Scouting a different world
Sunday, October 14, 2018
I was a proud Boy Scout and Scout leader but had lost touch with the program.
However, my youngest grandson’s excitement over having just been signed up for Cub Scouts happened to open a window on some truly monumental changes in the Scouting world. Like me, you may have missed them.
The first is that the Boy Scouts will soon no longer be an all-boy organization. Although Boys Scouts of America (BSA) will continue to be the name of the umbrella organization, a new program will open for female participation in February. To be known as Scouts BSA, the program will enable male and female youth age 11-17 to earn all Scout ranks and merit badges up to the Eagle rank.
The Cub Scouts program for children age 5-10 was opened to girls in June. It’s important to note that while the Cub Scouts and the Scouts BSA programs will be open to both males and females, they will not be co-ed.
Scouts BSA troops for older youth will be either all-girl or all-boy. BSA leaders says this preserves the proven benefits of the single gender approach while extending Scouting’s character and leadership development opportunities to boys and girls alike.
Cub Scout packs are organized into several groups of six to eight children known as dens, and all dens will be single gender even if the entire pack may not be. Chartered organizations may choose to establish a new girl pack, form a pack made up of both girl dens and boy dens or maintain an all-boy pack.
Chartered organizations will not be required to offer programs for girls but can choose which models best meet the needs and interests of their communities.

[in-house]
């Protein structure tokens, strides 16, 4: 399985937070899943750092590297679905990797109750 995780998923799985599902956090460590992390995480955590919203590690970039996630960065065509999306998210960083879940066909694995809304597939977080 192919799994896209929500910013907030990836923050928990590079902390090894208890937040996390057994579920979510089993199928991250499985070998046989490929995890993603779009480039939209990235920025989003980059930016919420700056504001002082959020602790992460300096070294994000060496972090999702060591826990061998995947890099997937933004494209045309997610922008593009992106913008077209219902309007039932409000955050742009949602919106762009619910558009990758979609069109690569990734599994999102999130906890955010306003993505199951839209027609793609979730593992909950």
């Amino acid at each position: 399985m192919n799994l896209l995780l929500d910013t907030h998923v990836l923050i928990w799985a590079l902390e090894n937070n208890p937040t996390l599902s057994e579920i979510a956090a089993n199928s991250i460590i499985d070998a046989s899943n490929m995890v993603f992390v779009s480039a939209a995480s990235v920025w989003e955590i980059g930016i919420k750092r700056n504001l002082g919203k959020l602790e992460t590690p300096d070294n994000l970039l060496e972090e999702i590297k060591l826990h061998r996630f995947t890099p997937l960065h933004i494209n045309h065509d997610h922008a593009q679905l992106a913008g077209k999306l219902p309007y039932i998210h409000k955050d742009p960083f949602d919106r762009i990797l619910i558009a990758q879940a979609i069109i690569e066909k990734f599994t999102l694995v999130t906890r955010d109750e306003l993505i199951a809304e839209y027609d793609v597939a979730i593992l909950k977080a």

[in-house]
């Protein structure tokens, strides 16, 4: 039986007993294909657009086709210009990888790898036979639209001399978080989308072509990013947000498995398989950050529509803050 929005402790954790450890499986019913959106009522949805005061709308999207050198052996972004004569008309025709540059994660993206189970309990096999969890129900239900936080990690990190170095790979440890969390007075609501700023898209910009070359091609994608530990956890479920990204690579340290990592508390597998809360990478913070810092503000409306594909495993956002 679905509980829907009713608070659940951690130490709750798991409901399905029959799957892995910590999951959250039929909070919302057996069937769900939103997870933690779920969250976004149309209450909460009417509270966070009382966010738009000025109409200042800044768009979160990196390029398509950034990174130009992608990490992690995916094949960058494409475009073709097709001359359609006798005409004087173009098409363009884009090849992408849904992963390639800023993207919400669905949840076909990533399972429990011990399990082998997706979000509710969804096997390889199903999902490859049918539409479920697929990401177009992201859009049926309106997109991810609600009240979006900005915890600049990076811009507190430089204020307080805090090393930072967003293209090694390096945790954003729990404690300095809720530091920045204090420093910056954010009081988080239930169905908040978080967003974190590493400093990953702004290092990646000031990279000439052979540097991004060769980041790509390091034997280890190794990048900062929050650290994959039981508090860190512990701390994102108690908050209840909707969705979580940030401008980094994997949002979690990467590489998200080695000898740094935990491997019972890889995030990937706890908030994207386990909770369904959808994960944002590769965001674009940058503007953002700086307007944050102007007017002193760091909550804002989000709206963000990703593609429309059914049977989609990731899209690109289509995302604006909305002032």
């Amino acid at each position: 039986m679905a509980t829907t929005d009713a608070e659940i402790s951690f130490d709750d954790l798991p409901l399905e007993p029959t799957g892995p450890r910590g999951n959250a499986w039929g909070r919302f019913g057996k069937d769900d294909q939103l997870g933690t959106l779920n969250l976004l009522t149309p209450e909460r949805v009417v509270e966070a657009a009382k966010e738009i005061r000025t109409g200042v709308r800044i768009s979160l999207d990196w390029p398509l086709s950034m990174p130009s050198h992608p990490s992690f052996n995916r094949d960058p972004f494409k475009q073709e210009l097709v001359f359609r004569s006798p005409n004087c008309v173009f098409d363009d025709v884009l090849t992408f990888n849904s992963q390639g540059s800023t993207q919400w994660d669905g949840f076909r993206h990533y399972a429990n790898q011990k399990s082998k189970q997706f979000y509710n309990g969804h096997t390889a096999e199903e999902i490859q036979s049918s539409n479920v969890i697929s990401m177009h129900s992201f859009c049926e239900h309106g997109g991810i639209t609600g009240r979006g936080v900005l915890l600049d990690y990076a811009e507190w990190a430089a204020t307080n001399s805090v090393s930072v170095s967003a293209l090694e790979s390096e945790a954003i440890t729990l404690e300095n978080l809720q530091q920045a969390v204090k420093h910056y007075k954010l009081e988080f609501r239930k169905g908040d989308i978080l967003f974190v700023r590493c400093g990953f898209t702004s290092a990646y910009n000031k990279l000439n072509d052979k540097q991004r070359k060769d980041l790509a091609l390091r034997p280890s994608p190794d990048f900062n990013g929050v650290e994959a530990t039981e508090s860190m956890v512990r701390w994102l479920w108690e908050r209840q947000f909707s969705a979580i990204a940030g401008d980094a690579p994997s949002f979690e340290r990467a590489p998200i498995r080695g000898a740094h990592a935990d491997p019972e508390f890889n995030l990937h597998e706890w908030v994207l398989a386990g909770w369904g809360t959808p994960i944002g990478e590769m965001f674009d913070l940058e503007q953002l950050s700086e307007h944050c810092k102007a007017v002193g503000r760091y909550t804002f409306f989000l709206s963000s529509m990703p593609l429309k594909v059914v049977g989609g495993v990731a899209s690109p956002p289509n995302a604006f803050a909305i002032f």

BSA conducted extensive research on the change, evaluating input from thousands of volunteers who took part in nationwide family listening sessions. When surveyed, parents not involved with Scouting showed high interest in getting their daughters signed up, with 90 percent expressing interest in Cub Scouts and 87 percent in Boy Scouts.
What’s more, 90 percent of girls who were surveyed indicated they were interested in joining the Scouts BSA program for ages 11-17.
Due to this level of engagement, several local Scout councils around the country were allowed to begin a soft launch, welcoming girls into Cub Scouts as early as January of this year, and over 5,000 girls joined. The number of volunteers increased immediately, and volunteerism is expected to climb further as new Cub packs and Scouts BSA troops serving girls are established.
Will there be competition for membership between all-girl Scouts BSA troops and Girl Scout troops? No doubt. Existing Girl Scouts have already begun migrating to the Cub Scouts and many will undoubtedly plan to progress onward as the ranks of the previously all-male Boy Scouts are opened to them.
There seems to be nothing in the BSA curriculum — including the outdoor element — that girls or their parents find gender-specific, the ability to earn badges in specific interest areas is very similar in both organizations and the top award, Eagle Scout, may be better known than its Girl Scout equivalent, the Gold Award.
At the same time that the Boy Scouts of America is changing its name and admitting girls, another seismic shift is occurring in Scouting. The great majority of chartered organizations operating American Scout troops are churches. So it is huge that one of the largest of them — the Mormon or Latter-Day Saints church — is ending its 105-year relationship with the Boy Scouts. Mormon congregations will phase out of their sponsorship of Scouting programs by the end of 2019.
This will be a significant loss to American Scouting, since as many as 1 in 5 among 2.3 million Scouts in the U.S. are Mormon.
Latter-day Saints leaders say the decision is part of a broad restructuring of the church's programs for all its youth in the face of global Mormon growth. The majority of its membership now lives outside the United States, where Scouting is not generally available.
Bob Garner is a UNC-TV restaurant reviewer, freelance food writer, author of four cookbooks, barbecue pit master and public speaker. Contact him at firstname.lastname@example.org.